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10-70-20 is formula for financial control

GLORIETA, N.M. (BP)–Desire, time and a plan are necessary to regain control of runaway personal finances, participants in Church Music Leadership Conference were told at Glorieta, a LifeWay Conference Center, July 15-20.

Jack Anderson, associate training director for Christian Financial Concepts in Atlanta, said personal financial success “begins with a desire, but it takes time and a plan.”

Like companies that plan for the coming year, individuals should set goals and make plans for their future, he said.

“Goals give you a direction to pray. When you achieve your goals, it gives you a reason to praise God,” he continued.

One effective plan to reach those goals, Anderson said, is known as 10-70-20. From total earnings, one deducts tithe, taxes and social security. Then, from the remaining working income, he said, 10 percent should go to savings, 70 percent for living expenses and 20 percent for debt and future planning.

“You can’t do this in a week,” Anderson cautioned. “It’s a lifestyle adjustment that takes time. We are not owners of money; we are managers. The first six to nine months, the budget won’t seem to work, but after that adjustment period, it will work on an even keel.”

Ingredients for financial success, Anderson said, include having a plan to save, controlling living costs and finding solutions for over-extended debts, such as credit cards, leased cars and time-share condominium payments.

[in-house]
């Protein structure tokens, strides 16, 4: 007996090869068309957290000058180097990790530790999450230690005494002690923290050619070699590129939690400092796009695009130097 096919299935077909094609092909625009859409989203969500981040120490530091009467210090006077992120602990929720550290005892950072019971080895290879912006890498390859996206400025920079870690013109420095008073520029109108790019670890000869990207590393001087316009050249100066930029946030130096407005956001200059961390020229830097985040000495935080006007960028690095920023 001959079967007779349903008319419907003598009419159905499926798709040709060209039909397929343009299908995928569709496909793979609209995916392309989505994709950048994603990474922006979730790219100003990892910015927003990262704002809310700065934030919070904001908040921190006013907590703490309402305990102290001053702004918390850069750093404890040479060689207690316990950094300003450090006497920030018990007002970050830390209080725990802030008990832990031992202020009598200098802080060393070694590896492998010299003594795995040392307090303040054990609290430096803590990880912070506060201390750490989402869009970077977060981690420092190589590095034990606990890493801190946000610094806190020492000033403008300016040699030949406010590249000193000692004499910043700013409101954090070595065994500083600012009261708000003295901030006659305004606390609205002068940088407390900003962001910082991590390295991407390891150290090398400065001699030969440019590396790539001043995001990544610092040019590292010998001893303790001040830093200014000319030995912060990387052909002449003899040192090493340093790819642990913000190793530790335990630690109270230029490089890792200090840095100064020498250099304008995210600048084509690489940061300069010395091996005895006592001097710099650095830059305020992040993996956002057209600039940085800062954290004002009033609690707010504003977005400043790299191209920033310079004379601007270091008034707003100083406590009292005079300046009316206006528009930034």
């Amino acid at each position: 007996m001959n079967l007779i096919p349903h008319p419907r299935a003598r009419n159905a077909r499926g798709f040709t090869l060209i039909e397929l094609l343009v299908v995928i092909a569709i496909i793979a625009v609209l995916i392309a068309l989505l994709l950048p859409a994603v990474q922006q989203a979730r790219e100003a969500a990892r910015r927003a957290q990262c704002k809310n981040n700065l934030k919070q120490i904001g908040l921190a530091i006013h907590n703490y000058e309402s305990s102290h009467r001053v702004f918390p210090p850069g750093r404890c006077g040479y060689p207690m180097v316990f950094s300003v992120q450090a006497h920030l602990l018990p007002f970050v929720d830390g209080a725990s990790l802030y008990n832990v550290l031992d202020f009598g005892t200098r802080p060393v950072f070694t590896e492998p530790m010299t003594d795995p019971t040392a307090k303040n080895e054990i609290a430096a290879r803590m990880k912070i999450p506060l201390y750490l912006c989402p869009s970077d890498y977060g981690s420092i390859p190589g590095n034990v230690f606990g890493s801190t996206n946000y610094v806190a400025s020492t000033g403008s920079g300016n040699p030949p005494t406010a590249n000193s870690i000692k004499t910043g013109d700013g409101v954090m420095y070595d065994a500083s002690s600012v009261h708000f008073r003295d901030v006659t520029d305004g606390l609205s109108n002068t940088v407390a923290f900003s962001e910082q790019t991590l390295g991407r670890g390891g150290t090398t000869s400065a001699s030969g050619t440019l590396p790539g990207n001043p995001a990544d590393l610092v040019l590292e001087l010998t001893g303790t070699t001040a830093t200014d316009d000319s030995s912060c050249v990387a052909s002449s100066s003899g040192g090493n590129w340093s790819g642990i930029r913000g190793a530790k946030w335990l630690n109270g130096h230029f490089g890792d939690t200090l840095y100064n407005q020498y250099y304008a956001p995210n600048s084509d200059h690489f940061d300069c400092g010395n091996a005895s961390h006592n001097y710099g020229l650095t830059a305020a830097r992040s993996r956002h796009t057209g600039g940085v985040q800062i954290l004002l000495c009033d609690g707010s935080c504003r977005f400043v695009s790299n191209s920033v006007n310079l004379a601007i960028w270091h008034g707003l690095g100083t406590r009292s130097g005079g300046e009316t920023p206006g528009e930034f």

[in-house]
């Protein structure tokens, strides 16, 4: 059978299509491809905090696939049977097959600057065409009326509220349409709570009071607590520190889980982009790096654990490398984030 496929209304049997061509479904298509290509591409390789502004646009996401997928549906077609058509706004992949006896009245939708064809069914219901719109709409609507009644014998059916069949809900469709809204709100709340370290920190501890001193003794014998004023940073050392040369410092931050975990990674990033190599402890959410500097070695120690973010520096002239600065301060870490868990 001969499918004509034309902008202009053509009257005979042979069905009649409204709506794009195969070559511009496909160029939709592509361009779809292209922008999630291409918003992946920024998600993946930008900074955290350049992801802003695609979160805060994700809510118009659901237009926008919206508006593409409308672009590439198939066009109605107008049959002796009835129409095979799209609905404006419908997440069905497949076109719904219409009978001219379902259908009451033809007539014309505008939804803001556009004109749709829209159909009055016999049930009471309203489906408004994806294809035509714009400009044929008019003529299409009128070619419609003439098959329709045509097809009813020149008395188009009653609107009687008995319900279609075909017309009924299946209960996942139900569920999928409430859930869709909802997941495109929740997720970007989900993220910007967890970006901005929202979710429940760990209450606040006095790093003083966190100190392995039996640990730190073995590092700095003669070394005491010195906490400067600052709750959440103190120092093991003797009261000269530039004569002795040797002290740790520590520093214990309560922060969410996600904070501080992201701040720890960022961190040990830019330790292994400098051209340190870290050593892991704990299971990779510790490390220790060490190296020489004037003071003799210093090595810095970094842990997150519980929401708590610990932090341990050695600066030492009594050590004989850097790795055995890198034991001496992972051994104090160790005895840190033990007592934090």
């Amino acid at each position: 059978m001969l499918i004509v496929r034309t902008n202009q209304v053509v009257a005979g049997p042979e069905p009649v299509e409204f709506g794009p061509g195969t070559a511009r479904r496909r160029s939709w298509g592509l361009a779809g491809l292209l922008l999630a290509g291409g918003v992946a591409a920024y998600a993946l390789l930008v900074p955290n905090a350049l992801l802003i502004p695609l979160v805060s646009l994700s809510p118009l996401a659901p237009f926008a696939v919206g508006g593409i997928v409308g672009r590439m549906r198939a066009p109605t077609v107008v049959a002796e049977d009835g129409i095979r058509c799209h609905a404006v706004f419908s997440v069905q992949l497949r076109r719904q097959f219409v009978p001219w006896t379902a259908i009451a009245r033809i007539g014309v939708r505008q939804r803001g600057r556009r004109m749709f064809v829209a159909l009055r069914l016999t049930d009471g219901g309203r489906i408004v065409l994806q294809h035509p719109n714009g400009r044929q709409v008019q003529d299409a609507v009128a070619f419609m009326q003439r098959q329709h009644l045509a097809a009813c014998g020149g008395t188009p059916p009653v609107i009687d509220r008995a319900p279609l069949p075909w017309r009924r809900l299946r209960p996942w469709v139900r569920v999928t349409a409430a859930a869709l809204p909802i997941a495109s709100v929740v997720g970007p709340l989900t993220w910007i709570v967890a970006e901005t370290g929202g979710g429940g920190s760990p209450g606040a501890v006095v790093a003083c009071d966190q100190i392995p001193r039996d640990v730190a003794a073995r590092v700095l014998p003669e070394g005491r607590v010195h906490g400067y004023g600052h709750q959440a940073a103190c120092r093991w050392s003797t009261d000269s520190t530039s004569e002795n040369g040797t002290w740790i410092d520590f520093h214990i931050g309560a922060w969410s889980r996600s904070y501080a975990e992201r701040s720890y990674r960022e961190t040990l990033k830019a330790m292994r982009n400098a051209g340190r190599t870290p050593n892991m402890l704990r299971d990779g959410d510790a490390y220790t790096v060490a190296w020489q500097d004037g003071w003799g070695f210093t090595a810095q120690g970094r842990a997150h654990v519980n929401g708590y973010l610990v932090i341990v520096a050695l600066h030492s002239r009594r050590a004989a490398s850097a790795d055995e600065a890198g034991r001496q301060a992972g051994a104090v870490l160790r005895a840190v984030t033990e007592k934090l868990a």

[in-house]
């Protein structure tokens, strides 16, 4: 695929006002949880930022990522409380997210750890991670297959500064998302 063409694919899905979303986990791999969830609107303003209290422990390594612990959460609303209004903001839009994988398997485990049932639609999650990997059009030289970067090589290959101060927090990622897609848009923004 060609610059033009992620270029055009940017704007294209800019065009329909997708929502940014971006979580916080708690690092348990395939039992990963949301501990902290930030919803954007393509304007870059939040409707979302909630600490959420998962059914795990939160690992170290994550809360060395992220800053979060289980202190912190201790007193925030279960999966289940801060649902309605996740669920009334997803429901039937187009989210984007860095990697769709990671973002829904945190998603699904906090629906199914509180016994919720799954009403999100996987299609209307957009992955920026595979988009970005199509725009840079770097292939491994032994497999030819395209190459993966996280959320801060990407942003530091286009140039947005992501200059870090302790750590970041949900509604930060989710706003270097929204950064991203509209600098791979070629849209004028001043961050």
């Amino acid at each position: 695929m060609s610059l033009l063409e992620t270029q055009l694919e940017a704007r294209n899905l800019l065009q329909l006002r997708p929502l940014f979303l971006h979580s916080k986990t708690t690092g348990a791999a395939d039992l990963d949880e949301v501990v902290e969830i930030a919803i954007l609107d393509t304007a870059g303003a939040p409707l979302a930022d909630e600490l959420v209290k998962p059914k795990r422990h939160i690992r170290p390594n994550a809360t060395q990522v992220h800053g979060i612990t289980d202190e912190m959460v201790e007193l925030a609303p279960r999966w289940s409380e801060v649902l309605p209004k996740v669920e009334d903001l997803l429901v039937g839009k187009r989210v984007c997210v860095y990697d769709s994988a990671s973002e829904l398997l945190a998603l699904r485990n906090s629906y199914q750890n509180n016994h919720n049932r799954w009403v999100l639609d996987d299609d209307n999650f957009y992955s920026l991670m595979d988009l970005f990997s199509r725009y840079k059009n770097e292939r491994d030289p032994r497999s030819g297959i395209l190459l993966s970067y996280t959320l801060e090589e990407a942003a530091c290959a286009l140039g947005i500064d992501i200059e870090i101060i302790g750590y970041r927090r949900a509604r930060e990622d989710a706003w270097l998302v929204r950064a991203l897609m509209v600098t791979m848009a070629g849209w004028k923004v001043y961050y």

“Americans spend more than we are bringing in,” he said. “As a part of the adjustment, plan to pay cash.”

Persons on a tight budget should watch expenses for home furnishings and equipment, expensive foods, life insurance, clothes, cars and their home.

Of those expenditures, Anderson said, people seem most surprised to find that cars will be the costliest expense over a lifetime, rather than their home.

“People tend to trade one of their cars every four years,” he said. “Several years ago, calculations indicated the average person invests $1,250,000 in car loans over a lifetime.”

Among suggestions Anderson offered are to consider God first, followed by considering children’s educations, retirement, early pay-off of one’s home mortgage, paying cash for cars, investments, trips and other luxuries.

In giving back to God, he said, “The tithe is the floor of giving, not the ceiling.”

“Ask how much above the tithe God would have you give,” he counseled. “Become a grace giver, one who gives money to someone in need without their knowing the source.”

The music ministries department of LifeWay Christian Resources of the Southern Baptist Convention sponsored Church Music Leadership Conference at the New Mexico conference center.

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  • Charles Willis